Impactful Data Scientists

In 2012, Davenport and Patil’s article in Harvard Business Review titled Data Scientist: The Sexiest Job of the 21st Century, raised the profile of a profession that had been naturally evolving in the modern computing era – an era where data and computing resources are more abundantly and cheaply available than ever before. There was also a shift in our industry leaders adopting a more open and evidence-based approach to guiding the growth of their business. Brilliant data scientists with machine learning and artificial intelligence expertise are invaluable in supporting this new normal.

While there are different opinions on what defines a data scientist, as the leader of the Data Science Practice at Think Big Analytics, the consulting arm of Teradata, I expect data scientist on my team to embody specific characteristics. This expectation is founded on a simple question – Are you having a measurable and meaningful impact on the business outcome?

Any data scientist can dig into data, use statistical techniques to find insights and make recommendations for their business partners to consider. A good data scientist makes sure that the business adopts those insights and recommendations by focusing on the problems that are important to the company and making a compelling case grounded in business value. An impactful data scientist can iterate quickly, address a wide variety of business problems for the organization and deliver meaningful business impact swiftly by using automation and getting their insights integrated into production systems. Consequently, impactful data scientists more often answer ‘yes‘ to the question above.

So what makes a Data Scientist impactful? In my experience, they possess skillsets that I broadly characterize as that of a scientist, a programmer, and an effective communicator. Let us look at each of these in turn.

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Firstly they are a scientist. Data scientists work in highly ambiguous situations and operate on the edge of uncertainty. Not only are they trying to answer the question, they often have to determine what is the question in the first place. They have to ask vital questions to the understand the context quickly, identify the root of the problem that is worth solving, research and explore the myriad of possible approaches and most of all manage the risk and impact of failure. If you are a scientist or have undertaken research projects, you would recognize these as traits of a scientist immediately.

In addition, data scientists are also programmers. Traditional mathematicians, statistician, and analysts who are comfortable using GUI-driven analytical workbenches that allow them to import data and build models with a few clicks often contest this expectation. They argue that they don’t need computer science skills since they are supported by (a) team of data engineers to find and cleanse their data, and (b) software engineers to take their models and operationalize them by re-writing them for the production environment. However, what happens when data engineers are busy, or the sprint backlog of IT department means the model that a data scientist has just found to make a company millions won’t make it to production for the next 6-9 months? They wait, and their amazing insights have no impact on the business.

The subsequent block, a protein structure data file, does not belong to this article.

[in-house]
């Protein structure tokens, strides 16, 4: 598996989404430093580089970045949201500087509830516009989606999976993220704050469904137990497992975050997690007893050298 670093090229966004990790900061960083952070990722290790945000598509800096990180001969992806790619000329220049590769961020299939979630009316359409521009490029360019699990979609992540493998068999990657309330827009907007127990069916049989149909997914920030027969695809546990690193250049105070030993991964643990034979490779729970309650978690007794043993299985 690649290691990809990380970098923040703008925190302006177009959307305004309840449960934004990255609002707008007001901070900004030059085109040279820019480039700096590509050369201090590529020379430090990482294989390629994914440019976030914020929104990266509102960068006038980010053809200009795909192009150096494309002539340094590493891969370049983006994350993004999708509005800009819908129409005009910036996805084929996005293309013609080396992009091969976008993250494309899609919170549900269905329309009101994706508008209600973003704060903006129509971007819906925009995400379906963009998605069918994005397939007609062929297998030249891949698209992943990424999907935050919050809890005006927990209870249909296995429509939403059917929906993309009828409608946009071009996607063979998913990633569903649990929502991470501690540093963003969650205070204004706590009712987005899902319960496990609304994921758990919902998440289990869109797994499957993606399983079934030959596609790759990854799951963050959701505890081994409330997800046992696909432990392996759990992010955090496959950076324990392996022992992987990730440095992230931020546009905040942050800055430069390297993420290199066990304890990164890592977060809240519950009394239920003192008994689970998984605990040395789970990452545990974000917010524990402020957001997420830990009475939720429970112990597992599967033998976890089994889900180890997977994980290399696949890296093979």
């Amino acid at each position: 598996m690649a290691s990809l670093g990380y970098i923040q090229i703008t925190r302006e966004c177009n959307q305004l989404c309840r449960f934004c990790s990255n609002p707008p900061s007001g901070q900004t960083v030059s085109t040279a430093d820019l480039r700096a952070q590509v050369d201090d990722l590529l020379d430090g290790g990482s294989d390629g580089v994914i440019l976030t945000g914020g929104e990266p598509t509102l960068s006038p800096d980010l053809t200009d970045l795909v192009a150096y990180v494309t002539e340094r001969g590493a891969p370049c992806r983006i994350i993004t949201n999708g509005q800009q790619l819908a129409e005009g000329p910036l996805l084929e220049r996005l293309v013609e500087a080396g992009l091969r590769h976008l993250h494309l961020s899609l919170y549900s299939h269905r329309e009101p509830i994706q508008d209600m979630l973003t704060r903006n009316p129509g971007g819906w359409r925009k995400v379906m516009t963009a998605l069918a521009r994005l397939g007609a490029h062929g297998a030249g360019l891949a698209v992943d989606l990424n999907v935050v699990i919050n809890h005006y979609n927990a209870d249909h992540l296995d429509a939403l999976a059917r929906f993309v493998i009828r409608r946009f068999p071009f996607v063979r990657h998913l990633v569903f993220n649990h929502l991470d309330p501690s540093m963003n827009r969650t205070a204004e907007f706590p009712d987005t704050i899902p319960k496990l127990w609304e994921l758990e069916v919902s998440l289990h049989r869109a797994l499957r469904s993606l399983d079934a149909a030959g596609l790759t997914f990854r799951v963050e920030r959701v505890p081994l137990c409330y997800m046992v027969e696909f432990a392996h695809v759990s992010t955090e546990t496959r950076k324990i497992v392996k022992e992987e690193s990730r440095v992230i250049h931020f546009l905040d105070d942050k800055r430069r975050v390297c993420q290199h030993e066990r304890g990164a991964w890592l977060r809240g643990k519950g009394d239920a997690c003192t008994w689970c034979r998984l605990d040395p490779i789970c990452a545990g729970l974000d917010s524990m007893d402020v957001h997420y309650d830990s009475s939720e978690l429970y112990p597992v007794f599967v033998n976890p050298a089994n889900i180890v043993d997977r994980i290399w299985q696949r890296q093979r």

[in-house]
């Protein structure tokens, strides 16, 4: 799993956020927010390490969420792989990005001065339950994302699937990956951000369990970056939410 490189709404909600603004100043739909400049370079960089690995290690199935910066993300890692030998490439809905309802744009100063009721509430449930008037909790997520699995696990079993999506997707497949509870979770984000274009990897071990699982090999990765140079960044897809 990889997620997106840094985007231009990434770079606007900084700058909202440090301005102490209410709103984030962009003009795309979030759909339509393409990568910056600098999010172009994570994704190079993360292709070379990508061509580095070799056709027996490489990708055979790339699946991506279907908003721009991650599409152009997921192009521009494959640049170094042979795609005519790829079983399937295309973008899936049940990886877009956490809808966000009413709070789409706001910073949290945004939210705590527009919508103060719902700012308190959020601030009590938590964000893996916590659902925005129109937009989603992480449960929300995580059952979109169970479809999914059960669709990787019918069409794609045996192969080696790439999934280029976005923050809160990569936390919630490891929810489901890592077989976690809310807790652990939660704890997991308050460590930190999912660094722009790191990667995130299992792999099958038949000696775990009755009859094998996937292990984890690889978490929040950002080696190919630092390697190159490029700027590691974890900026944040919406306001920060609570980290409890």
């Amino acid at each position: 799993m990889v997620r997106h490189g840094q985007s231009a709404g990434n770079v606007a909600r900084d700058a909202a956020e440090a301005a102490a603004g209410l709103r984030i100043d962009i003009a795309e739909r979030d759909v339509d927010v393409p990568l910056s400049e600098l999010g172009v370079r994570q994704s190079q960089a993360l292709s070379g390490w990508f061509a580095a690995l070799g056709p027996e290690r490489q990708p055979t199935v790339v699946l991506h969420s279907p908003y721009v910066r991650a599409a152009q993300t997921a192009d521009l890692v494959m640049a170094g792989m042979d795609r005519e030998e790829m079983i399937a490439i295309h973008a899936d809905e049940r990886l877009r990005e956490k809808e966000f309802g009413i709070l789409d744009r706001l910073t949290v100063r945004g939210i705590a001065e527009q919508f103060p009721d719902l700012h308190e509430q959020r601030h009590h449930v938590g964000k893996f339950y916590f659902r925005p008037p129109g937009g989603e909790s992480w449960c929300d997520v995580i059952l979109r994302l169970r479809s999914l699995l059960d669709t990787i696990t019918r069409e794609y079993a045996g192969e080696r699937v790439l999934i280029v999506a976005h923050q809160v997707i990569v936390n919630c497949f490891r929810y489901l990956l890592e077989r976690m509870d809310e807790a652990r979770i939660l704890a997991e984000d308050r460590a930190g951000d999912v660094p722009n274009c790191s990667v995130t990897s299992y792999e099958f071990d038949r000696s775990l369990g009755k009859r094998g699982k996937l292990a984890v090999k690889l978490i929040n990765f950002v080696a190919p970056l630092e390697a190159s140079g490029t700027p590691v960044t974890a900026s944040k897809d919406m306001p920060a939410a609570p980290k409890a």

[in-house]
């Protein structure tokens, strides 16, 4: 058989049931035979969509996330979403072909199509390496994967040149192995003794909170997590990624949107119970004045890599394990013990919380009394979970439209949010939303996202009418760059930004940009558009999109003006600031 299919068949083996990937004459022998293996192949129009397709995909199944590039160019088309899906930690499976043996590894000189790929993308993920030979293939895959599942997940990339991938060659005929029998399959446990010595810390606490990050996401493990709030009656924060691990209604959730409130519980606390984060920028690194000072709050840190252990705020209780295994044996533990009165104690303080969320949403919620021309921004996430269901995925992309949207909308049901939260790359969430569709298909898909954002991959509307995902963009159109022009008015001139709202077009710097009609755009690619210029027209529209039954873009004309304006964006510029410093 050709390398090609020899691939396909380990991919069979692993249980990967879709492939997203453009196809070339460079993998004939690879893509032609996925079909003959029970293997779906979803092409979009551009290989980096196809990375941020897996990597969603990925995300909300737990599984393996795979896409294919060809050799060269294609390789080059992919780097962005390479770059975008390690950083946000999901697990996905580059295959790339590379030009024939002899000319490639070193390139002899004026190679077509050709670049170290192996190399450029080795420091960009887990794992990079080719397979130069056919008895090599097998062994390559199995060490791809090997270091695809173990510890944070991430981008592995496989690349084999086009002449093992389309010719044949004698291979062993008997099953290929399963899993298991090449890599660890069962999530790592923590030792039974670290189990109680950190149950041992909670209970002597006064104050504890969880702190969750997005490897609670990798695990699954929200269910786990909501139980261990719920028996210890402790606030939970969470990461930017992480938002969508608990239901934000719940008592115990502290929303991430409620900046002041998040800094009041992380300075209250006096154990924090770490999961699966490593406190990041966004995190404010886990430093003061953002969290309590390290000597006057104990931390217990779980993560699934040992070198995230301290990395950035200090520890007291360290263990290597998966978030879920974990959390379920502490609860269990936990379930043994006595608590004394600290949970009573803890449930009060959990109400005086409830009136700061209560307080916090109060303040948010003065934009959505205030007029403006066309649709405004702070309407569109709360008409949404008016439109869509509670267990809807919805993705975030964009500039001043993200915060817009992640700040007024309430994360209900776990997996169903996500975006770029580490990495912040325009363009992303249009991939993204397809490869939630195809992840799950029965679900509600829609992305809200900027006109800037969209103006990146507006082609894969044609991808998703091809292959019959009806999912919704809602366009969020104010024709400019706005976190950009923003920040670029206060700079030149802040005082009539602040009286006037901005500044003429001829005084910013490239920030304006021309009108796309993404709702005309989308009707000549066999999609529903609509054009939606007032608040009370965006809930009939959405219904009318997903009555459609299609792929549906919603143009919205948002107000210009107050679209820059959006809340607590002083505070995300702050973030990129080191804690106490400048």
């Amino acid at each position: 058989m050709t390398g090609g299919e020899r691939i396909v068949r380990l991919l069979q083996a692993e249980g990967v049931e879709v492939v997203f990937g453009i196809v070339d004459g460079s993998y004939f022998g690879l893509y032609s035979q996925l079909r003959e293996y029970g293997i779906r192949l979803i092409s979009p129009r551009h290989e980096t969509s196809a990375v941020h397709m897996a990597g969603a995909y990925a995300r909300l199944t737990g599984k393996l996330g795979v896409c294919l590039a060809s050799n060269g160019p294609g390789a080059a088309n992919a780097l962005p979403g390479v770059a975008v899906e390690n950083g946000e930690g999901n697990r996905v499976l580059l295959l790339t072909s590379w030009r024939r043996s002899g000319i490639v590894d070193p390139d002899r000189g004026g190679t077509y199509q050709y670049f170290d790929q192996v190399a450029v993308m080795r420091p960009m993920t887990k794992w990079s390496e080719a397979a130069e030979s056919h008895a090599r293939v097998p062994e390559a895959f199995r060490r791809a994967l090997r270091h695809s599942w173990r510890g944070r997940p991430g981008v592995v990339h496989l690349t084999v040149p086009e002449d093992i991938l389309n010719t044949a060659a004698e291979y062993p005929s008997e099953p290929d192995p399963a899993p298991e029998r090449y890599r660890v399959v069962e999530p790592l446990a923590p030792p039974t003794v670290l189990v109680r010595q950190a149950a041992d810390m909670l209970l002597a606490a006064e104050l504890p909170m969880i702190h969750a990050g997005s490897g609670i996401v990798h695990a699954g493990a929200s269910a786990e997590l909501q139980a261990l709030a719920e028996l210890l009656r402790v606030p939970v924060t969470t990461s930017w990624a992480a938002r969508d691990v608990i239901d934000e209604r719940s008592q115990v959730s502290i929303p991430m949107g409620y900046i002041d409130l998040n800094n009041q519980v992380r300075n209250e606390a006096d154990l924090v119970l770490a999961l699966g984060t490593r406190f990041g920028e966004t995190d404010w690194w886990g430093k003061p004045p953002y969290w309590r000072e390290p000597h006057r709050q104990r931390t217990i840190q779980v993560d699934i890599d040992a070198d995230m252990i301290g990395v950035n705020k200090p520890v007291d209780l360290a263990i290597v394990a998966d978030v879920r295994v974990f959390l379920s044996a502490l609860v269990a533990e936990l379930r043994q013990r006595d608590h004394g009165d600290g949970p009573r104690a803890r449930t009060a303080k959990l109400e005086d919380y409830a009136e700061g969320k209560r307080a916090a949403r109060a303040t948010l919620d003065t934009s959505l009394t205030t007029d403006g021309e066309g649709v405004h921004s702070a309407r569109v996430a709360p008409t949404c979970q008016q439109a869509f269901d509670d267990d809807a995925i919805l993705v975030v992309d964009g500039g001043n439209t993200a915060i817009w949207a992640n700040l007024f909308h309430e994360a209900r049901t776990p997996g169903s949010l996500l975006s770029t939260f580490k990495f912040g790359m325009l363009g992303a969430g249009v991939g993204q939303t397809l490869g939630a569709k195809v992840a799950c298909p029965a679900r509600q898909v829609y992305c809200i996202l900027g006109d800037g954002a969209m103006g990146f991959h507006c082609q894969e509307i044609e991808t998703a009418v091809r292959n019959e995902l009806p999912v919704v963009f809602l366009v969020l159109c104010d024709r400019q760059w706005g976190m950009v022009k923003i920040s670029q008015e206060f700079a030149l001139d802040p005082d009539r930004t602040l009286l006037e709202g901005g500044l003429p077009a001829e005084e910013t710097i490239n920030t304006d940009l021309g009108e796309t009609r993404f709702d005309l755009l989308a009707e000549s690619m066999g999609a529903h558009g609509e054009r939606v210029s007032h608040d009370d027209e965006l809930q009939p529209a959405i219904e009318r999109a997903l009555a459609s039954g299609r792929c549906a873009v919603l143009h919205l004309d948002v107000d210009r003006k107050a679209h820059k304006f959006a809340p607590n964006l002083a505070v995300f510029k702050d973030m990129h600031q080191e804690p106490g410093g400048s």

Programming and computer science skills are essential for data scientists so that they are not ‘blocked’ by organizational constraints. A data scientist shouldn’t have to wait for someone else to find and wrangle the data they need, nor be afraid of getting their hands dirty with the code to ensure their models make it to production. It also means, data scientist do not become a bottleneck to their organization by automating their solutions for production or automatic reports. Given the highly distributed and large volume transactions in online, mobile and IoT applications means data scientists need to consider the design of their solution for scale. For example, will their real-time personalization model scale to the 100,000 requests per second for their company’s website and mobile app?

Finally, a data scientist should be an effective 2-way communicator. Not only should they empathize to understand the business context and customer needs, but also convey the value of their work in a manner that appeals to them. One of the hardest skill to master for some knowledgeable data scientists is often the ability to influence organizations without authority. A data scientist that goes around asserting that everyone should listen to them because he or she has data and insights without cultivating trust is likely to earn them the title of a prima donna and not achieve the impact that they can with those insights. Effective communication is relatable, precise and concise.

Data scientists with these three broad skillsets are in an excellent position to have a meaningful and measurable impact on the business outcomes, making them highly valuable to any organization. Of course, this list doesn’t talk about innate abilities like creativity, bias for action and a sense of ownership. Neither does it consider the organizational culture that may either support or hider their impact. I have focused on skills that can be developed through training and practice. In fact, these are essential elements to the growth and career paths for my team of brilliant and impactful data scientists at Think Big Analytics. 

Credits:

Plant Science Initiative @ NC State University

In my role at Oracle, I get to work across many industries on some very interesting problems. One that I have been involved with recently is the collaboration between North Carolina (NC) State University and Oracle with NC State’s Plant Science Initiative.

In particular, we’ve been working with the College of Agriculture and Life Sciences (CALS) to launch a big data project that focuses on sweet potatoes. The goal is to help geneticists, plant scientists, farmers and industry partners in the sweet potato industry to develop better varieties of sweet potatoes, as well as speed up the pace with which research is commercialized. The big question is can we use the power of Big Data, Machine Learning, and Cloud computing to reduce the time it takes to develop and commercialize a new variety of sweet potato crop from 10 years to three or four years?

One of the well-known secrets to driving innovation is scaling and speeding up experimentation cycles. In addition, reducing the friction associated with collaborative research and development can help bring research to market more quickly.